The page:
A while ago on the train, I was watching a video that featured Michael Portillo up at the top of the Westminster Clock while Big Ben was striking the hour. Being right up close to the bell is quite an experience, even for a former MP, though he had of course heard it thousands of times before. Up close, you feel it as well as hearing it and the tone is more intense than it ever is when heard from further away or over the radio.
That’s kind of the feeling I got drinking Kölsch in Cologne.
Arriving from Belgium, Cologne is the first major city in Germany and an ideal stopping point. Not a few Dutch and British people arrive here and decide to stay. Its pubs and beer halls are unlike those anywhere else, apart from perhaps an hour up the Rhine in its rival Düsseldorf.
For sentimental reasons the first place I go is always the P. J. Früh beer hall. It’s just around the corner from the main railway station and round the side of the cathedral. Inside, in the vault or Schwemme, one member of staff does nothing but stand behind the counter, pouring one glass of beer after another. The waiters, called Köbesse, make a bit of a show of their job and there is constant banter between them and the tapster.
There is no poring over beer lists here. You raise a finger or catch the eye of the Köbes when you want a beer, and he brings you one. Sometimes you don’t even have to ask. The 0.2L glasses empty fast, and are immediately replenished.
To be honest, I come to Früh because it’s a classic beer hall and I wasn’t expecting the beer to be spectacular. I have always found this Kölsch to be a bit more elegant than some others, but it was never my favourite.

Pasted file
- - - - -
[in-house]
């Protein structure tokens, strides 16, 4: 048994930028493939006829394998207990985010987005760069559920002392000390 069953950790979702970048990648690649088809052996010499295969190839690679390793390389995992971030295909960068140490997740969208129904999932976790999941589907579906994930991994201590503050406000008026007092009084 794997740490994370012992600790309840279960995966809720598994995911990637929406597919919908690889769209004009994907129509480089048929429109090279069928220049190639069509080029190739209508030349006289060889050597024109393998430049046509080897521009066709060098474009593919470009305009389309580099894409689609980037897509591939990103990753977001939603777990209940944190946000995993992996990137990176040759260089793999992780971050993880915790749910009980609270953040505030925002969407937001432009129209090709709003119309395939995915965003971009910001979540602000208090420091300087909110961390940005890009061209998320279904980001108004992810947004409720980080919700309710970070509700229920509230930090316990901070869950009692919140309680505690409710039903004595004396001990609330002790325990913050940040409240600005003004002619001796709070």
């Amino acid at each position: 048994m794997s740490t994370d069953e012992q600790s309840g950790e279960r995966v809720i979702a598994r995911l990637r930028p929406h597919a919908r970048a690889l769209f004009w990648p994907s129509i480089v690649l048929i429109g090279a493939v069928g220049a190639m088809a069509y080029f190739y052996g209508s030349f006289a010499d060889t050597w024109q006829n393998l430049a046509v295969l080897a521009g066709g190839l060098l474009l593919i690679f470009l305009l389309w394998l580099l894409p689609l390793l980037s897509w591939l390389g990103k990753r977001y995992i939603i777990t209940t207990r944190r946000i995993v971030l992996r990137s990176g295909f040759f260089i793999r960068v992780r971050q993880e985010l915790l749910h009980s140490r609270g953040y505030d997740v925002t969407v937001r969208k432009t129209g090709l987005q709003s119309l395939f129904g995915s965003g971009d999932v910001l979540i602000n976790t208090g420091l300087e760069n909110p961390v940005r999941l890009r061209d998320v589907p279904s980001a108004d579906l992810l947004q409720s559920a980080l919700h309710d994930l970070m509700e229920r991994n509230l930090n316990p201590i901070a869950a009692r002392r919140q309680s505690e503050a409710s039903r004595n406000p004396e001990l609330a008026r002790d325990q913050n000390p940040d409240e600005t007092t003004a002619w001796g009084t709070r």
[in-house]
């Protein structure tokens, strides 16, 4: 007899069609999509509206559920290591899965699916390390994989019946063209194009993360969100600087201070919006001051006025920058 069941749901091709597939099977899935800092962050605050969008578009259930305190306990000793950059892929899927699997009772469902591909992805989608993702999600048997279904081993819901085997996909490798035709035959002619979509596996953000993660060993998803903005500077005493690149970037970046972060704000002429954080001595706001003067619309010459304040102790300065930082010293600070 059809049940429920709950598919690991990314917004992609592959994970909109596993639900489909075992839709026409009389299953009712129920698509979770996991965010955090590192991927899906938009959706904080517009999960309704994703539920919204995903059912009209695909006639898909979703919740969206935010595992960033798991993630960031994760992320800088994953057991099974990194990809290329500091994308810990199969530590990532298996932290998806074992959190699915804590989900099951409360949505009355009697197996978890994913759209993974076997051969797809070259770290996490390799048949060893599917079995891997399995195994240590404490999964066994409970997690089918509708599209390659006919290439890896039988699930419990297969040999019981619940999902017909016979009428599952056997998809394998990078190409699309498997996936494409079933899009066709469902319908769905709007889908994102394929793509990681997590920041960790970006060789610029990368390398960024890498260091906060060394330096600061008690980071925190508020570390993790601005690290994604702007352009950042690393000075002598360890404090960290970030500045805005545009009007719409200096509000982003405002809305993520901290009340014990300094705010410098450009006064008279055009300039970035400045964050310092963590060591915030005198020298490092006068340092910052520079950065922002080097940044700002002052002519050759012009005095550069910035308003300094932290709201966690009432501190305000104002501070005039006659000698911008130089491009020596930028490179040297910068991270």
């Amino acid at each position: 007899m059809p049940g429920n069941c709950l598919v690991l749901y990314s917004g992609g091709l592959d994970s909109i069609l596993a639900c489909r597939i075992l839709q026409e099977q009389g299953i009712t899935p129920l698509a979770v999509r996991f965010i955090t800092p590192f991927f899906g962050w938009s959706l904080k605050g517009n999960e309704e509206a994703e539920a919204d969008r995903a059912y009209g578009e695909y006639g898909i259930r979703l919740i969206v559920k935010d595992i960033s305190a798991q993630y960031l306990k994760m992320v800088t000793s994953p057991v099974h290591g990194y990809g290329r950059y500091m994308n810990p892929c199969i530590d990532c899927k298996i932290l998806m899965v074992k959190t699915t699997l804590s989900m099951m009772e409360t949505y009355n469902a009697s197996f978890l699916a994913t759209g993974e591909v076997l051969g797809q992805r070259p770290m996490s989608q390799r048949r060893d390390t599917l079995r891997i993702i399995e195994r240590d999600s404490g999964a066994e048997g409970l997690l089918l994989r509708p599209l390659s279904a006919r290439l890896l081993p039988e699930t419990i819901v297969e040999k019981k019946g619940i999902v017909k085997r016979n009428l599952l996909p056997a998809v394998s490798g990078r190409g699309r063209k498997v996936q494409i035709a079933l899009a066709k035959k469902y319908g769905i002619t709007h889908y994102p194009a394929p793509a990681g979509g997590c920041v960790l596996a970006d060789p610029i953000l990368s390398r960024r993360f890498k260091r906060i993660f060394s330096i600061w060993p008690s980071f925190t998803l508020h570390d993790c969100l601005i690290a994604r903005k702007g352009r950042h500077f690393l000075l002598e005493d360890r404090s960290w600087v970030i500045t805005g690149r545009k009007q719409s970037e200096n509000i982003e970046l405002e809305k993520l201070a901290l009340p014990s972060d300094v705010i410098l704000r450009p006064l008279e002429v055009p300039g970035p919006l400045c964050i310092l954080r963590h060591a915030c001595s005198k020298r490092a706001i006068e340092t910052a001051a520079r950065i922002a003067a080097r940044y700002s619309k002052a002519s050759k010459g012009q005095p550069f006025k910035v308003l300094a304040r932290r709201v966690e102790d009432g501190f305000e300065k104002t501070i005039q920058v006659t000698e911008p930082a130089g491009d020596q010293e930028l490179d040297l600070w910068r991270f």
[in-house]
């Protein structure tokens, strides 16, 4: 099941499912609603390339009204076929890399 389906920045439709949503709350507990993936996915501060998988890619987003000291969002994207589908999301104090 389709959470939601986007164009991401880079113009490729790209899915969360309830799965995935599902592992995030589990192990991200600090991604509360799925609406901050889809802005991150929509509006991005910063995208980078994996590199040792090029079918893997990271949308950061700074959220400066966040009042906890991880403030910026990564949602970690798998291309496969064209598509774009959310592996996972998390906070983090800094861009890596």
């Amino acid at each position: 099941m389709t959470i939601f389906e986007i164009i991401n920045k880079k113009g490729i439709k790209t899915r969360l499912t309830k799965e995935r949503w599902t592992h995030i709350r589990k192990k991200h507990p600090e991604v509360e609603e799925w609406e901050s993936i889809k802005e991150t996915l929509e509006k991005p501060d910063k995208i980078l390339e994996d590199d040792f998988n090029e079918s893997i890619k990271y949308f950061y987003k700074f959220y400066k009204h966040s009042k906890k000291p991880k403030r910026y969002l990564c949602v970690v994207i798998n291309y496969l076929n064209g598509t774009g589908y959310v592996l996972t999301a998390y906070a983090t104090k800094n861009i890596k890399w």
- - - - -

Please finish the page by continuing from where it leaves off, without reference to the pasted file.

But I was surprised just how good it was. Delightfully fresh, as you might expect coming from a barrel three metres away. Slight sulphur notes, fruity with a very light touch of apple. The stipulation in the Kölsch-Konvention that Kölsch should be hoppy is more wishful thinking than reality these days; despite that, the beer isn’t bland at all.
On the front of the building a 1960s (or earlier) sign proclaims the availability of Dortmunder Actien-Bier. In reality the pub sells Päffgen Kölsch, just as it did in Lommi’s day. Inside, there is no music, no TV, and no choice. Kölsch is the one beer they sell, and what a Kölsch it is. Wonderful dense foam, atop bright golden beer, creamy and malty.
Our Köbes seems to be taking a long time, until we realise it’s because he’s rolling out and tapping a fresh cask. Don’t feel guilty about this – the tiny casks only hold about 15 litres and will be emptied soon enough.
The beer tastes fresher than the previous evening, more aroma of crushed grain alongside the light maltiness, spicy and slight honey notes, and that bit of sulphur is back. On the second glass the sulphur has dissipated somewhat. The bitterness starts coming through about the third glass. I could have sat here all day. But the train schedule dominates our time, just as the cathedral dominates the city centre. The advantage of the tiny 0.2L Kölsch glasses, though, is that you can always squeeze just one more in, however short of time you are.